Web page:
of political and economic pressures.
Venezuela, in its statement, regretted
that the "opportunity is lost" to move forward. The food situation
is rooted to structural problems linked to the unsustainable production
and consumption in developed countries that is the major cause of climate
change that affects developing countries most. It lamented that the
draft text shows a "lack of genuine humanitarian spirit" and
"lack of real commitment" to address the root causes of the
problem. It noted that the text represents a "move backward"
especially on the part of countries that are blocking any reference
to the UNFCCC in the draft Declaration, and criticized "unilateral
domination by one country" in the discussions.
the COW adopted the draft text of the Declaration which was later passed
on to the High-Level Segment Plenary for adoption, Argentina,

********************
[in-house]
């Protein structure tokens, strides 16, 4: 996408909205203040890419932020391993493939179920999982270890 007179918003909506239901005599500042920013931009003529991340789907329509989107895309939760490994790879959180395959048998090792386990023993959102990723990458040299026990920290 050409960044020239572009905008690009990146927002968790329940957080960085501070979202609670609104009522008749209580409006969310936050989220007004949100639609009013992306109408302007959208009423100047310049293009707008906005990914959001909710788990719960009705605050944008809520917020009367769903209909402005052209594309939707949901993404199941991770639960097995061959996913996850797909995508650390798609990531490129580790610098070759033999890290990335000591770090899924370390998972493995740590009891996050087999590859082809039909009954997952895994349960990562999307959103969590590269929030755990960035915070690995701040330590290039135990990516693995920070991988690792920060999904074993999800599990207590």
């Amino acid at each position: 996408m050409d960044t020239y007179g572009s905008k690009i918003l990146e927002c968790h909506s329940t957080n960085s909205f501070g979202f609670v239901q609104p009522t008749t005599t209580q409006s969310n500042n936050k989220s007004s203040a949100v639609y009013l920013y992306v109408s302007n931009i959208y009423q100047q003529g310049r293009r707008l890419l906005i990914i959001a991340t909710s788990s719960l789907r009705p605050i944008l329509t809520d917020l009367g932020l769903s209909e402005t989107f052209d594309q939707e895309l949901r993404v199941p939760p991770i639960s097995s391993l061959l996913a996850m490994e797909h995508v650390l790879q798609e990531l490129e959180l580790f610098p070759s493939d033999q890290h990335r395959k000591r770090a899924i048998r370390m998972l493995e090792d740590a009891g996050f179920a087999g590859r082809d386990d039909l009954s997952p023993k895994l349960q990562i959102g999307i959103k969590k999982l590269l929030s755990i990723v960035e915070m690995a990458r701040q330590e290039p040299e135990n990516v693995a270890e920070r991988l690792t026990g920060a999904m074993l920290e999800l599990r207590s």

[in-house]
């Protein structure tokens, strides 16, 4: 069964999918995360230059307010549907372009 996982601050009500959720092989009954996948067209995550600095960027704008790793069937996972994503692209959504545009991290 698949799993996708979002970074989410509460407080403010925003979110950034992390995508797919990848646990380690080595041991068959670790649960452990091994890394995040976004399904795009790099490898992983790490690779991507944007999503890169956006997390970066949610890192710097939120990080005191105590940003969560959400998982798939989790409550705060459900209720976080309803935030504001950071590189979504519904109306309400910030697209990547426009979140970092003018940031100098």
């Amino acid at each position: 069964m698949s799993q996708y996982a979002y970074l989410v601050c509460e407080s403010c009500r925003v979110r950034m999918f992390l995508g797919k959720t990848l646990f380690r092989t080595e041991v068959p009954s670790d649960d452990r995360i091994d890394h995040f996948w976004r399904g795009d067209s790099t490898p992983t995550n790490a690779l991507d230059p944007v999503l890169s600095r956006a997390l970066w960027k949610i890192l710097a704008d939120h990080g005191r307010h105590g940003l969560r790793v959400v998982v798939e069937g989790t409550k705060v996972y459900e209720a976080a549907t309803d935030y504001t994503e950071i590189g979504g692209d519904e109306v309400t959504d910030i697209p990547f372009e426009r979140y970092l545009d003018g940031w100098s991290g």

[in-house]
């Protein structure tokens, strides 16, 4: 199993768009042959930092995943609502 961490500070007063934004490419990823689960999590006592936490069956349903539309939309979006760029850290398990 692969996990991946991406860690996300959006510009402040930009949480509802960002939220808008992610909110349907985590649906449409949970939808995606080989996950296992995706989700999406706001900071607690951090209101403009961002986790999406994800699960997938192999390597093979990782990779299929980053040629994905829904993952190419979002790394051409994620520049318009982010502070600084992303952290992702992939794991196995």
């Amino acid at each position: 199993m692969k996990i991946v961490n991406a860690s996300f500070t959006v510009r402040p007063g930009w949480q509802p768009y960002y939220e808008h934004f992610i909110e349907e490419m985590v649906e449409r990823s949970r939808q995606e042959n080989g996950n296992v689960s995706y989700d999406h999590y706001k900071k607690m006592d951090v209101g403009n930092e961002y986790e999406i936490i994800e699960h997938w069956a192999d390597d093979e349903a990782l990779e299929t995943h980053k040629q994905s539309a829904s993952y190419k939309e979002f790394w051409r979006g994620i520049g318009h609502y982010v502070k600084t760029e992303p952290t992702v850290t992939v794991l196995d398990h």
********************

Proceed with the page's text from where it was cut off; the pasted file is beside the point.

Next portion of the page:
Cuba and Venezuela requested
that their reservations on the text be registered in the proceedings
and their explanatory statements be included as annexes to the official
three stated that, despite their reservations on the draft text of the
Declaration, they are not blocking the consensus in adopting it. Nicaragua and Ecuador
threw their support behind the statements made by Argentina,
Cuba and Venezuela. Ecuador stated
that there are actually many countries that have reservations on the
draft text who opted to remain silent in the spirit of consensus, and
their silence should not be taken as full agreement. Germany enjoined other countries to respect the
position of the three countries and to ensure that their explanatory
statements be included as annexes to the final report on the Summit